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Lung Cancer Diagnosis

Shortness of breath. Persistent cough. Hoarseness. These symptoms tend to creep up slowly and can be signs of illness, like bronchitis or pneumonia, or a much more serious condition, such as lung cancer. Symptoms like these shouldn't be ignored. The first step is contacting your doctor. Kettering Cancer Care is here to help you find the answers you need every step of the way.

A chest x-ray is often the first test your doctor will do to look for masses or spots on the lungs. If something suspicious is seen, your doctor may order more tests.

A CT (or CAT) scan is more likely to show lung tumors than routine chest x-rays. A CT scan can also provide precise information about the size, shape, and position of any lung tumors and can help find enlarged lymph nodes that might contain cancer that has spread from the lung. This test can also be used to look for masses in the adrenal glands, liver, brain, and other internal organs that might be due to the spread of lung cancer.

If someone has a suspicious chest x-ray or CT scan, further testing may be necessary. A lung specialist (pulmonologist) can perform special procedures such as a bronchoscopy, in which a long, thin tube (called a bronchoscope) is passed down the throat and into the airway to reach the area and get a sample.

Kettering Heath Network offers the most advanced method for reaching and sampling areas of the lung that may be too difficult to reach by usual methods. 3D Navigational Bronchoscopy is available at Kettering Medical Center, Grandview Medical Center, and Fort Hamilton Hospital. Your physician may refer you to one of the expert pulmonologists at Kettering Health Network who can perform this highly accurate, advanced procedure.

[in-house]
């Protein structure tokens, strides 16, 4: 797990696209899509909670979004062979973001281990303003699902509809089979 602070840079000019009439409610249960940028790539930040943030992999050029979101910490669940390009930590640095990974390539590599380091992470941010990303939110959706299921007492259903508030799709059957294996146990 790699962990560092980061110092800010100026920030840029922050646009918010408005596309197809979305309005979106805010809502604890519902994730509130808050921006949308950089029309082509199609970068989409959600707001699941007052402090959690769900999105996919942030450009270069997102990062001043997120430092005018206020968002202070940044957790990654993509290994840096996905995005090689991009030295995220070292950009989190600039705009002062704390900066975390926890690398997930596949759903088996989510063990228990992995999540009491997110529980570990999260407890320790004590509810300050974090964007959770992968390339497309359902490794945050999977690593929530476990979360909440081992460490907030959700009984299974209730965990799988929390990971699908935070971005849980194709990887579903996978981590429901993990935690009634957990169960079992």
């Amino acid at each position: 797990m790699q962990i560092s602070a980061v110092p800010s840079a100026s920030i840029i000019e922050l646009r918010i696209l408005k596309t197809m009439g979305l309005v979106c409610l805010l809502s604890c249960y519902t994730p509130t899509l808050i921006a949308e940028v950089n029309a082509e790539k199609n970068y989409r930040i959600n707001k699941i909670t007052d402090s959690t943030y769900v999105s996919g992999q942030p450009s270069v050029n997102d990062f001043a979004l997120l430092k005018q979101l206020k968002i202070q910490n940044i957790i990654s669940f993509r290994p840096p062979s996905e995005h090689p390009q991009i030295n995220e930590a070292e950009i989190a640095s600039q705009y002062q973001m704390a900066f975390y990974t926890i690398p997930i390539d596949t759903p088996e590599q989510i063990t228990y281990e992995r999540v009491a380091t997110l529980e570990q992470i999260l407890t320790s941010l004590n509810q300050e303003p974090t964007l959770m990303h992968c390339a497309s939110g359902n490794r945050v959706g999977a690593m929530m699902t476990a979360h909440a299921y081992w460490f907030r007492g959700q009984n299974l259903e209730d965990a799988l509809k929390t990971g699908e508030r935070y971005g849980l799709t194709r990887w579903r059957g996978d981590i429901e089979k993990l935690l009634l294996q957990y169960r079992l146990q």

A biopsy is a procedure that takes a sample of a suspicious area of organ tissue so it can be examined under a microscope by a pathologist. A lung biopsy can be performed by bronchoscopy or through the skin to remove a small piece of tissue from the suspected area. The pathologist, a highly trained physician who specializes in the study of bodily fluids and tissues, then examines the sample to determine if it's cancerous.

MRI scans are most often used to look for possible spread of lung cancer to the brain or spinal cord.

Like CT scans, MRI scans provide detailed images of soft tissues in the body. But MRI scans use radio waves and strong magnets instead of x-rays. Gadolinium is often injected into a vein before the scan to show the tumor better.

A PET scan involves a form of radioactive sugar (FDG) that is injected into the blood. A special camera creates a picture of areas of radioactivity in the body. This can determine if the cancer has spread to nearby lymph nodes or other areas of the body and may help to determine if surgery is an option for you. A PET scan can also be helpful in getting a better idea whether an abnormal area on a chest x-ray or CT scan might be cancer.

There are 3 major types of lung cancer. It is important to know which one you have so that your physicians can prescribe the best treatment for you.

  • Non-small cell lung cancer (NSCLC) is the most common type. This includes adenocarcinoma, squamous cell carcinoma, and large cell carcinoma.
  • Small cell lung cancer tends to grow rapidly and spread to other parts of the bod. But it also responds well to chemotherapy and radiation therapy.
  • Carcinoid lung cancer is not common. It tends to grow slower than other types of lung cancers and is made of neuroendocrine cells.